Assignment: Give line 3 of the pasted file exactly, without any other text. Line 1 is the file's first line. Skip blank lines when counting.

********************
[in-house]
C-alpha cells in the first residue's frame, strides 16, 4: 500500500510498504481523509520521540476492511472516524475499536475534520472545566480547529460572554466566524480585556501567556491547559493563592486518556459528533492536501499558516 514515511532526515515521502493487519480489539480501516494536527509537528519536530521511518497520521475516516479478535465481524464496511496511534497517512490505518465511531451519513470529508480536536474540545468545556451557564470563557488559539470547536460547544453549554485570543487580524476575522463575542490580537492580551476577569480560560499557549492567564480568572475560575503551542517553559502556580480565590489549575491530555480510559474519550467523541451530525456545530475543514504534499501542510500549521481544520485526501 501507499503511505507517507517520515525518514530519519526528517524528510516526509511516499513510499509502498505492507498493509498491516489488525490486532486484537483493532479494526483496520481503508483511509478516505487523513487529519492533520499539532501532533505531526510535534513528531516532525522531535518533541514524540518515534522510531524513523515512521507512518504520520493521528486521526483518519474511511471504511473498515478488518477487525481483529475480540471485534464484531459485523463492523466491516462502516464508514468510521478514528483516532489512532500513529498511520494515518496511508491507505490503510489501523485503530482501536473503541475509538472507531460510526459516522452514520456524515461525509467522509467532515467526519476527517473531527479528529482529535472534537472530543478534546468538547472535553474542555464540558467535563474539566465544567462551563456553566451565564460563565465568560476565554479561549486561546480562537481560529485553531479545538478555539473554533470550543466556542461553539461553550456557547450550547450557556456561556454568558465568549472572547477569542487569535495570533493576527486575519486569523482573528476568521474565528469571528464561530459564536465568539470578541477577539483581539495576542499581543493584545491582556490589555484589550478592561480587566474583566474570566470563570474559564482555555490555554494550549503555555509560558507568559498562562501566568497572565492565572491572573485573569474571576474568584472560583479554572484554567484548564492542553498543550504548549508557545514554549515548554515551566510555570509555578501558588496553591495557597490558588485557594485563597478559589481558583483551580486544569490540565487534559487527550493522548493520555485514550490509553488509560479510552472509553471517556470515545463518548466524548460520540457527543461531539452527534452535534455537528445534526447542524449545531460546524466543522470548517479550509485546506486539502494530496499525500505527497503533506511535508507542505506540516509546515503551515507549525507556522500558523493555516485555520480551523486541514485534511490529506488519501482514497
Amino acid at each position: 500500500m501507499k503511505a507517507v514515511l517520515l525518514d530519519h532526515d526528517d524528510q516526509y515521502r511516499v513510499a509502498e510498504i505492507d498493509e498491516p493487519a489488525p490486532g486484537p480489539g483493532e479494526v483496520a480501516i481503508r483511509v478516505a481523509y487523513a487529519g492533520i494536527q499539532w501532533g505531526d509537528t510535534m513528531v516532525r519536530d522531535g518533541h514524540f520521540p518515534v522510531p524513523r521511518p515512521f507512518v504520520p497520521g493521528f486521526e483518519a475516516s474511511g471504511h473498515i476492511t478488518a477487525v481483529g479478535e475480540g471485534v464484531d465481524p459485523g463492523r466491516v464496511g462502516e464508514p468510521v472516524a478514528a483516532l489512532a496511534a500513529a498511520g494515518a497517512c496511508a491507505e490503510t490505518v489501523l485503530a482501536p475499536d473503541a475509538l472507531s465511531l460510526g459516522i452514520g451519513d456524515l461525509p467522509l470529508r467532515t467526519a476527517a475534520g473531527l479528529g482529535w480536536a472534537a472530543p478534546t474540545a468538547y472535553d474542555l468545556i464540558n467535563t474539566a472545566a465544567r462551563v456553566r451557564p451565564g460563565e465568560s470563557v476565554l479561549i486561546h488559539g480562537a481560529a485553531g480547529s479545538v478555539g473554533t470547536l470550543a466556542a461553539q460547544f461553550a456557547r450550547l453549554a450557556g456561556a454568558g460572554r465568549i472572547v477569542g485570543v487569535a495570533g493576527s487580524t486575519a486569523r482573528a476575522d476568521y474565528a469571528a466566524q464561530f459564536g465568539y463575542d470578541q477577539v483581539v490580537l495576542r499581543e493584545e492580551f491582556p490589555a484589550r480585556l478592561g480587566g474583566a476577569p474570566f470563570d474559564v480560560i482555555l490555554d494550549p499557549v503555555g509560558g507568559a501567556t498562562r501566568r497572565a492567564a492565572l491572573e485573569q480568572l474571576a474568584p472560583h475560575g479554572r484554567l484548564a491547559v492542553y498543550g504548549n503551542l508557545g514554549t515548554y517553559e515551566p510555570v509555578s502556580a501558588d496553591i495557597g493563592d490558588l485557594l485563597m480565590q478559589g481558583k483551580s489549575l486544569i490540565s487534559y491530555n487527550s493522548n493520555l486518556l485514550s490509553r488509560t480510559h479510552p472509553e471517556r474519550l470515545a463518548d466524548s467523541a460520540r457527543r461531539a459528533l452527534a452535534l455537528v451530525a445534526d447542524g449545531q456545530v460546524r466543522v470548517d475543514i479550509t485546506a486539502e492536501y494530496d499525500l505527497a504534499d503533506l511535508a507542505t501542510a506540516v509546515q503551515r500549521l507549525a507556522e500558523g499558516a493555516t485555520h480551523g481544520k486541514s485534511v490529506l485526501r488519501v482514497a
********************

Amino acid at each position: 500500500m501507499k503511505a507517507v514515511l517520515l525518514d530519519h532526515d526528517d524528510q516526509y515521502r511516499v513510499a509502498e510498504i505492507d498493509e498491516p493487519a489488525p490486532g486484537p480489539g483493532e479494526v483496520a480501516i481503508r483511509v478516505a481523509y487523513a487529519g492533520i494536527q499539532w501532533g505531526d509537528t510535534m513528531v516532525r519536530d522531535g518533541h514524540f520521540p518515534v522510531p524513523r521511518p515512521f507512518v504520520p497520521g493521528f486521526e483518519a475516516s474511511g471504511h473498515i476492511t478488518a477487525v481483529g479478535e475480540g471485534v464484531d465481524p459485523g463492523r466491516v464496511g462502516e464508514p468510521v472516524a478514528a483516532l489512532a496511534a500513529a498511520g494515518a497517512c496511508a491507505e490503510t490505518v489501523l485503530a482501536p475499536d473503541a475509538l472507531s465511531l460510526g459516522i452514520g451519513d456524515l461525509p467522509l470529508r467532515t467526519a476527517a475534520g473531527l479528529g482529535w480536536a472534537a472530543p478534546t474540545a468538547y472535553d474542555l468545556i464540558n467535563t474539566a472545566a465544567r462551563v456553566r451557564p451565564g460563565e465568560s470563557v476565554l479561549i486561546h488559539g480562537a481560529a485553531g480547529s479545538v478555539g473554533t470547536l470550543a466556542a461553539q460547544f461553550a456557547r450550547l453549554a450557556g456561556a454568558g460572554r465568549i472572547v477569542g485570543v487569535a495570533g493576527s487580524t486575519a486569523r482573528a476575522d476568521y474565528a469571528a466566524q464561530f459564536g465568539y463575542d470578541q477577539v483581539v490580537l495576542r499581543e493584545e492580551f491582556p490589555a484589550r480585556l478592561g480587566g474583566a476577569p474570566f470563570d474559564v480560560i482555555l490555554d494550549p499557549v503555555g509560558g507568559a501567556t498562562r501566568r497572565a492567564a492565572l491572573e485573569q480568572l474571576a474568584p472560583h475560575g479554572r484554567l484548564a491547559v492542553y498543550g504548549n503551542l508557545g514554549t515548554y517553559e515551566p510555570v509555578s502556580a501558588d496553591i495557597g493563592d490558588l485557594l485563597m480565590q478559589g481558583k483551580s489549575l486544569i490540565s487534559y491530555n487527550s493522548n493520555l486518556l485514550s490509553r488509560t480510559h479510552p472509553e471517556r474519550l470515545a463518548d466524548s467523541a460520540r457527543r461531539a459528533l452527534a452535534l455537528v451530525a445534526d447542524g449545531q456545530v460546524r466543522v470548517d475543514i479550509t485546506a486539502e492536501y494530496d499525500l505527497a504534499d503533506l511535508a507542505t501542510a506540516v509546515q503551515r500549521l507549525a507556522e500558523g499558516a493555516t485555520h480551523g481544520k486541514s485534511v490529506l485526501r488519501v482514497a